Looking for ethically made underwear is no longer a reason to get your knickers in a knot. From sourcing organic cotton, to environmentally friendly packaging – these brands know the ins and outs of their supply chain intimately. And they’ve taken the care to ensure that the goods are benefiting both you and their makers. Here’s my picks for Australia’s best ethically made underwear.
Brisbane’s NICO Underwear is the longest standing maker of undergarments to certified by Ethical Clothing Australia. The brand’s underwear, socks and bras are made from recycled cotton and nylon, as well as Lenzing Model – a super high-quality, botanic fibre made from beechwood trees. The result is an incredibly soft and comfortable product that’s good for the environment too. NICO is super transparent and has extensive information about its manufacturing process and where its products are made on its website (some of which are made in Australia).
This brand’s motto is that “Your undies should not cost less than your latte”, and they’re damn right about that. Their collection of black, white and grey underwear in g-string, brief, boyleg and mens trunks is made from organic and Fairtrade cotton and available in packs of 1, 2 or 7. You can also order a subscription and let them know how often you’d like them delivered. Damn good, bloody good, damn good jocks.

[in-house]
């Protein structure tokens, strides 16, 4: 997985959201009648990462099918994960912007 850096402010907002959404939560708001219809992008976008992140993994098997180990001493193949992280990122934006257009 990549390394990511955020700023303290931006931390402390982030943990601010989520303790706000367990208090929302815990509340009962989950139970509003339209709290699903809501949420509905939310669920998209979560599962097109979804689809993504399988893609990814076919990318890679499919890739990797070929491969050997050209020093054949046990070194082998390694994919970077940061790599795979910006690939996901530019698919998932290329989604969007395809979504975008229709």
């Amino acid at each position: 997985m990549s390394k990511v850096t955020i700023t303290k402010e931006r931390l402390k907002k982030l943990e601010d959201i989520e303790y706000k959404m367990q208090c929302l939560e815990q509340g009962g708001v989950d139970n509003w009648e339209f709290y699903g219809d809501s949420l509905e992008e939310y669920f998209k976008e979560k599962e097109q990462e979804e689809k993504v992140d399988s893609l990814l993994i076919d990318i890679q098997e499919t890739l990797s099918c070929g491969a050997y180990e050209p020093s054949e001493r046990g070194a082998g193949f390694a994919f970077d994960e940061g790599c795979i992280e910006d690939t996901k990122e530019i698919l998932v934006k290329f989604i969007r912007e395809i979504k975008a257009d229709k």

The pair behind this Melbourne label had a vision to create undergarments that doubled as sleepwear and swimwear too. And so they did. Bimby and Roy is their range of bralettes and bottoms in pretty and plain prints that can be worn around the clock. They’re all ethically made in the first solar-powered factory in Fiji.
Love comfy jocks that don’t get stuck up your butt? This is your brand. The underwear is ethically made in New Zealand from organic and Fairtrade cotton, in the classic Thunderpants full-brief style. But the prints are the fun part – with everything from the original flower power, to bananas, mushrooms, rockets and whales. There’s plain-ish ones too.
This brand’s commitment to organic cotton and regenerated nylon is a win for the environment and a win for the wearer. That’s right, natural fibres aren’t just friendly on the skin, but they break down easily when they’re returned to land fill. Organic cotton also eliminates the use of pesticides, insecticides, herbicides and Genetically Modified Organisms that are emitted by the conventional cotton trade. The collection is mostly high-waisted briefs and g strings, all edging on the cheeky side. That thong thong thong thong thong.
Melbourne makers HARA opt for sustainably sourced bamboo for their underwear. The intimates range includes briefs, bras and g-strings, in a number of fun and bright colours. HARA’s products are all naturally dyed, cut, sewn, packaged and shipped from the brand’s home town, where the brand abides by Australia’s industry awards to ensure employees are treated fairly and have safe working conditions. HARA has teamed up with the EJFoundation to support projects in remote areas of the world that are under environmental stress.